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vency of Prayer, so that you might have Recourse to a full View of them, as often as your Mind wanted such Assistance, you would soon find a Benefit, that would well Reward your Labour. On the contrary, whenever you have found your self very much Indisposed for Prayer, reflect with your self, what State you was then in, what had happen'd unto you, what Thoughts you had in your Head, what Pasions were then awakened, what you had been doing, or were intending to do ; for when you have found out the State that you was then in, you have found out the real Hindrances of your Devotion, and are made certain what things you are to avoid, in order to keep your self in a Temper of Devotion.

If you was here again to make short Remembrances in Writing, of the chief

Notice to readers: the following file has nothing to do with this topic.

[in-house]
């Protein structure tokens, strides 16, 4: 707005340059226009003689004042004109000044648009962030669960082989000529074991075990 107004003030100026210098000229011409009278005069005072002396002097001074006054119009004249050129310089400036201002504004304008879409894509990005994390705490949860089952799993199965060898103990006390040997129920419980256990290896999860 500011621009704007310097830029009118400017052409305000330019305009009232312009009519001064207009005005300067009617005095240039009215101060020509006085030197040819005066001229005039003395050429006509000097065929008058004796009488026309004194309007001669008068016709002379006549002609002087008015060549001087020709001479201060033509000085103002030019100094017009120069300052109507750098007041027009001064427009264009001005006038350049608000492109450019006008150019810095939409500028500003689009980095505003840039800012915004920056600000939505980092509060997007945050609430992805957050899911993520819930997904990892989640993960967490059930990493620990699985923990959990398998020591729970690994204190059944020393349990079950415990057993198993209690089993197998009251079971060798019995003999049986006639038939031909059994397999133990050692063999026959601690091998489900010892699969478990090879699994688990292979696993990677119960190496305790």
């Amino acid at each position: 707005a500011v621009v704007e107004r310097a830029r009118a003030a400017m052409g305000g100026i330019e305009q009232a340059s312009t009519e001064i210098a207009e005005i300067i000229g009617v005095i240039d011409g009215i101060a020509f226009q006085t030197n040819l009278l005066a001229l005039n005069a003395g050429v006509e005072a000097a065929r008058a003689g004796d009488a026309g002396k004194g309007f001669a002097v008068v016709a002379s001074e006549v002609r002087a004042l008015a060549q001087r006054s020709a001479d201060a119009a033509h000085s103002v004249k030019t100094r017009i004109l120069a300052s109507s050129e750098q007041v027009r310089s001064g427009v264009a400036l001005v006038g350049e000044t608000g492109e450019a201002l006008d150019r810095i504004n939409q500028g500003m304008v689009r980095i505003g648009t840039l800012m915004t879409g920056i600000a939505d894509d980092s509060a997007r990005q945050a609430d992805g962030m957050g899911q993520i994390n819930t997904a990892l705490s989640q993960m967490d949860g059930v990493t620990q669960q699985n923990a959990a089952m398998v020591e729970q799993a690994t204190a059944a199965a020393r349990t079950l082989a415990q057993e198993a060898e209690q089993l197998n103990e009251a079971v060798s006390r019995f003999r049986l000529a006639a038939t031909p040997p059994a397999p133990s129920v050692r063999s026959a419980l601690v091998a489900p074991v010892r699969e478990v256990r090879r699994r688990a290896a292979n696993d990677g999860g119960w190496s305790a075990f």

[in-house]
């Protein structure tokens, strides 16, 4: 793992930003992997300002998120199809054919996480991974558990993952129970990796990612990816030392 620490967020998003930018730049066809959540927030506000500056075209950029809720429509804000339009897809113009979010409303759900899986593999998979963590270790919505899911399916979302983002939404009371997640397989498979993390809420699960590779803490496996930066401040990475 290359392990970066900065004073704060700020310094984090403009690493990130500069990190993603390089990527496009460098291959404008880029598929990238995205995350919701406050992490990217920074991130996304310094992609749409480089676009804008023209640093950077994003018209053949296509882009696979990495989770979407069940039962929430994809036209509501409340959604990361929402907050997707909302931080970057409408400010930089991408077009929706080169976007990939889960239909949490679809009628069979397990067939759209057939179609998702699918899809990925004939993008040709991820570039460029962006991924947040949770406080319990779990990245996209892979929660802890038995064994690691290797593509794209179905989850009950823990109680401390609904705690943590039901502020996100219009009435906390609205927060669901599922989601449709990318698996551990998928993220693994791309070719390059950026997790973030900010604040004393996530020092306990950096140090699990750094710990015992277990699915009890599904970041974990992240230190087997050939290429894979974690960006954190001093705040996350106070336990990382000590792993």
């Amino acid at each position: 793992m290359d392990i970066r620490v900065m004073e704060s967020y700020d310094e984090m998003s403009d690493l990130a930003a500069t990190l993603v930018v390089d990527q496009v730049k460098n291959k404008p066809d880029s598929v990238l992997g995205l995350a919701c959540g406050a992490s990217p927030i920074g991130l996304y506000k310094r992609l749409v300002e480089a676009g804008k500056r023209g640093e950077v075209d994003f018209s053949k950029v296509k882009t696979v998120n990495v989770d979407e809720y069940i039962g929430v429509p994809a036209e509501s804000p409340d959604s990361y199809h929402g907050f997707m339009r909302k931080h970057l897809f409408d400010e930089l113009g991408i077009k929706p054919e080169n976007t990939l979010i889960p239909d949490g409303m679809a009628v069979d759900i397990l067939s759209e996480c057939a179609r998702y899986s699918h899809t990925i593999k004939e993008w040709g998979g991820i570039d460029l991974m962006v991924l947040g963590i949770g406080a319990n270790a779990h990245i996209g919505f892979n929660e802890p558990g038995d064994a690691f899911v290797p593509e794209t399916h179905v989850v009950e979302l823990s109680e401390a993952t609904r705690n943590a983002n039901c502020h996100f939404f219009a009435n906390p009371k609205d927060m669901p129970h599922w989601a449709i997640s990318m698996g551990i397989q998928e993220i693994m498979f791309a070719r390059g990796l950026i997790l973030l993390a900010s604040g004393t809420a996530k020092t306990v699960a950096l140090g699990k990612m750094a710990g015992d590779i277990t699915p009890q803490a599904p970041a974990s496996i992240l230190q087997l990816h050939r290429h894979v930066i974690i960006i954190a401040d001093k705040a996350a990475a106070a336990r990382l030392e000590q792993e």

Things which at such times rendered you indisposed for Prayer, and oblige your self frequently to read them and reflect upon them, you would by this Means, fet a Mark upon every thing that did you any Hurt, and have a constant, faithful Information of what Ways of Life, you are most to avoid. If in Examining your State, you should find that sometimes impertinent Visits, foolish Conversation, or a Day idly Spent in civil Compliances with the Humours and Pleasures of other People, has rendered your Mind dull and indisposed, and less aff:Eted with Devotion, than at other times, then you will have found, that impertinent Visits, and ceremonious Compliances in spending our time, are not little, indifferent Things, but are to be numbered amongst thole Things which have a great effe&t upon our Minds, and such as are to be daily watched and guarded against, by all those who are so wise as to desire, to be daily alive unto God in the Spirit and Temper of Devotion.